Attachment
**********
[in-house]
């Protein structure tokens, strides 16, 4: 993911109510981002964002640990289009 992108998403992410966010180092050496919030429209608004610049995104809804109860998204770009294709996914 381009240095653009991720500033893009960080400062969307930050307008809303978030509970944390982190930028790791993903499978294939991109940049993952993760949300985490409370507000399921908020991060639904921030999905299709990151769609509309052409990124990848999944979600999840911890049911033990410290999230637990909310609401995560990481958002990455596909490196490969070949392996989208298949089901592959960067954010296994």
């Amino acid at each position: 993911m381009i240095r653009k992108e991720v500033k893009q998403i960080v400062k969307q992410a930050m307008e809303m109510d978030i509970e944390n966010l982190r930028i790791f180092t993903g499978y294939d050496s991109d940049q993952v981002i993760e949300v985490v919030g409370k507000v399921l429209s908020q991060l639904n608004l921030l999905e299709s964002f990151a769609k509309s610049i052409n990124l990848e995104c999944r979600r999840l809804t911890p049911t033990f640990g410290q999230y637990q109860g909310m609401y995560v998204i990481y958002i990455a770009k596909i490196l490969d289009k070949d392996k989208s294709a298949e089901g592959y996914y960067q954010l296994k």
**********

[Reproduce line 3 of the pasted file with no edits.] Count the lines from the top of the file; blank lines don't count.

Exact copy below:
């Amino acid at each position: 993911m381009i240095r653009k992108e991720v500033k893009q998403i960080v400062k969307q992410a930050m307008e809303m109510d978030i509970e944390n966010l982190r930028i790791f180092t993903g499978y294939d050496s991109d940049q993952v981002i993760e949300v985490v919030g409370k507000v399921l429209s908020q991060l639904n608004l921030l999905e299709s964002f990151a769609k509309s610049i052409n990124l990848e995104c999944r979600r999840l809804t911890p049911t033990f640990g410290q999230y637990q109860g909310m609401y995560v998204i990481y958002i990455a770009k596909i490196l490969d289009k070949d392996k989208s294709a298949e089901g592959y996914y960067q954010l296994k």